Despite significant investments at the national, state and local levels, many students still struggle in reading fluency
According to a recent National Assessment of Educational Progress report, approximately 33 percent of fourth grade students read at a level considered “below basic.”
Over the past 20 years, the percentage of fourth graders identified as “below basic” has remained over 30 percent. Clearly, new and different ways are needed for delivering effective reading instruction for struggling readers.
What is the source of concern for students who struggle? Difficulties in word decoding and reading fluency can be major barriers to proficient reading.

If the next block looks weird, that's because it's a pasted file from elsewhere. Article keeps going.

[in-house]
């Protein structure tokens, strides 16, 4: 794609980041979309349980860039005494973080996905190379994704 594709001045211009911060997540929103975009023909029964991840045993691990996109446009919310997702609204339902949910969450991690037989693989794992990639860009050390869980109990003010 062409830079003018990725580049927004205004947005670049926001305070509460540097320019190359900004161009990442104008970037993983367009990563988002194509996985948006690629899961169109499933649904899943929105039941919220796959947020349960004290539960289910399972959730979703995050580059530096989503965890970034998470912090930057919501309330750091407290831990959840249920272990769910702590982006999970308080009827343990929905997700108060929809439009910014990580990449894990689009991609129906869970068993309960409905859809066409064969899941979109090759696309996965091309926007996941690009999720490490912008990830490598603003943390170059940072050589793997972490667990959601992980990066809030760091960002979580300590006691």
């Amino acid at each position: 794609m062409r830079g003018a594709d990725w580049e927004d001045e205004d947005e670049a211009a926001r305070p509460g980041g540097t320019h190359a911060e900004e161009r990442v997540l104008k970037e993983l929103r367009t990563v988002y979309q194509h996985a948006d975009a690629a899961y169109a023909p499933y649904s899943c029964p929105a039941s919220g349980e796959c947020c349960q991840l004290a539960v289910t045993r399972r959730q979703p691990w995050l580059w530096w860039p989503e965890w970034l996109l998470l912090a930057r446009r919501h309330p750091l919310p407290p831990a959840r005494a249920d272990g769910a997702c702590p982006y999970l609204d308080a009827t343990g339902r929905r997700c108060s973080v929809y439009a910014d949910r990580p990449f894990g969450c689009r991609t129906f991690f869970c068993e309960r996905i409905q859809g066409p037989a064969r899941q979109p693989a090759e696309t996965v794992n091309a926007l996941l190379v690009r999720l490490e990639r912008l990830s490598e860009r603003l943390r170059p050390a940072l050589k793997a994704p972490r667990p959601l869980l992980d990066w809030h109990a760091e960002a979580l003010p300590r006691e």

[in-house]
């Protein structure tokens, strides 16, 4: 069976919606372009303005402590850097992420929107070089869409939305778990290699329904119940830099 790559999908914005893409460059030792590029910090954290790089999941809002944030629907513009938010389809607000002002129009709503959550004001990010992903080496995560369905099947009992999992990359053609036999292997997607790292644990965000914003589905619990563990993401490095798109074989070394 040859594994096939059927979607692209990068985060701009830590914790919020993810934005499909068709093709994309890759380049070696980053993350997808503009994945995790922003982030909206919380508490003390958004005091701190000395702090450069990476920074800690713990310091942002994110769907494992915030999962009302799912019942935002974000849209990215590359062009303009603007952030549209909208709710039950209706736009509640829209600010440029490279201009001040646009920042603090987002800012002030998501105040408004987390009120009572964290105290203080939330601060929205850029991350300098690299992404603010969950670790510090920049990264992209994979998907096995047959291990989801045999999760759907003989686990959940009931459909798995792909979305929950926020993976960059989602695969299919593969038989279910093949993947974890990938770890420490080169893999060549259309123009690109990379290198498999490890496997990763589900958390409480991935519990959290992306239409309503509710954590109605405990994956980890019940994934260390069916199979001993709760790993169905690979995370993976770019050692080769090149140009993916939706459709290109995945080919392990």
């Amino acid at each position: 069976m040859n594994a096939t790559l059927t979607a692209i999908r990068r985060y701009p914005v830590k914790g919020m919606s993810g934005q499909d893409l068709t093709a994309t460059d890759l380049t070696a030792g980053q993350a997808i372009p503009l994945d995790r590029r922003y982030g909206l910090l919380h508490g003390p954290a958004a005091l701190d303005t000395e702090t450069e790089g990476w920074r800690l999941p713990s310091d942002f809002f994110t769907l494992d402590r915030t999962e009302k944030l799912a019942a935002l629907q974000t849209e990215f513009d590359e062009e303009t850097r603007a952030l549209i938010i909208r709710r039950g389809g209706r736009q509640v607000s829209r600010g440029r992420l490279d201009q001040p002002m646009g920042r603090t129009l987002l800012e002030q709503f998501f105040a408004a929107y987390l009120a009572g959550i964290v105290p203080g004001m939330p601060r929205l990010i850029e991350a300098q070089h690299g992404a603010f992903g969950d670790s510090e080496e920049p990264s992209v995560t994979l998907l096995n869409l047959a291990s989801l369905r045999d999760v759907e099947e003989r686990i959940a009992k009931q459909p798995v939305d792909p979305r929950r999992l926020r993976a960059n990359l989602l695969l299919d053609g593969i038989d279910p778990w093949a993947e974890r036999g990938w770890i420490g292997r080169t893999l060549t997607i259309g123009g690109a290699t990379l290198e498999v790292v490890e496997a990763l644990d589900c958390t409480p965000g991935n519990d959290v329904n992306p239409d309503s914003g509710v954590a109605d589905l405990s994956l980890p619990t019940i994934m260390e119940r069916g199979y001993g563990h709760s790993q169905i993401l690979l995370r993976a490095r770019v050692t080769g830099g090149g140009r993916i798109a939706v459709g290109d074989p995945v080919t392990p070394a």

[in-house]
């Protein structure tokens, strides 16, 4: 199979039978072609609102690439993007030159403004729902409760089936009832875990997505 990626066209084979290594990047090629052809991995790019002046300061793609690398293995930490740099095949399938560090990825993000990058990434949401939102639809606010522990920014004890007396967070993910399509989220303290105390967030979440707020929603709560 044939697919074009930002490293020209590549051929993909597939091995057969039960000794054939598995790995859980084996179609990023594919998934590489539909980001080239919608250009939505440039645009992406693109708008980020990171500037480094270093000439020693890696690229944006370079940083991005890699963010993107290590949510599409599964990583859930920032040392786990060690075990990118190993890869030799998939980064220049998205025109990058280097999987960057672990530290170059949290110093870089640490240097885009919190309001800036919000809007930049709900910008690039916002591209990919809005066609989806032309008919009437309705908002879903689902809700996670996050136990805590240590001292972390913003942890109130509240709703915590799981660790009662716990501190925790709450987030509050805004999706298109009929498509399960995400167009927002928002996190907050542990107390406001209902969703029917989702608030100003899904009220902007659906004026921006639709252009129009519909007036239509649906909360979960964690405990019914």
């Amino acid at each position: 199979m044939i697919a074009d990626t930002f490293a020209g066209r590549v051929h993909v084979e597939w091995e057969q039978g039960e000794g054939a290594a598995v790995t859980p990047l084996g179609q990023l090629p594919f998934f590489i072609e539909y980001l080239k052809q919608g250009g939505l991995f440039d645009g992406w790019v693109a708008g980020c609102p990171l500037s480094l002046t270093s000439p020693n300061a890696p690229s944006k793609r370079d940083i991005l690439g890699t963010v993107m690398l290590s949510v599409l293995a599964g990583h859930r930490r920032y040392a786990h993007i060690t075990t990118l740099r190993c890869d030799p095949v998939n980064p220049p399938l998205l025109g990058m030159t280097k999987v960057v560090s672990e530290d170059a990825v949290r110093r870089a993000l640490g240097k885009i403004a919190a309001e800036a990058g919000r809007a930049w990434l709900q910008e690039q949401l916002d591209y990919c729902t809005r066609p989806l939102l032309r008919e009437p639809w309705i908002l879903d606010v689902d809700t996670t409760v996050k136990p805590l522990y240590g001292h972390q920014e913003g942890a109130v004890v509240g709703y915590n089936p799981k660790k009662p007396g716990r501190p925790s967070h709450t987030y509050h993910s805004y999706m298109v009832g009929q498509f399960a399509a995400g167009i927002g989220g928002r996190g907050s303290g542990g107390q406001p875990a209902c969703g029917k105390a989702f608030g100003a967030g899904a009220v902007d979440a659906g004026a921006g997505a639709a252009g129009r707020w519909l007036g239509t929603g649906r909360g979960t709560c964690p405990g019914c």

Indeed, the Common Core State Standards identify word recognition and reading fluency as foundational competencies necessary for growth in reading.
Yet, despite its importance, fluency instruction is often limited in classrooms.
One reason is that many see fluency only as a quest for speed. Because word recognition automaticity, a component of fluency, is often assessed through reading speed, instructional methods for fluency have evolved into increasing students’ reading rate, without regard for comprehension.
As a result, fluency instruction has been deemphasized in the classroom. In the International Reading Association’s 2013 “What’s Hot; What’s Not” survey of literacy scholars, reading fluency was ranked as “not hot.”
Appropriate instruction in fluency — without emphasizing speed reading — is sorely needed.
(Next page: Two critical components of reading fluency)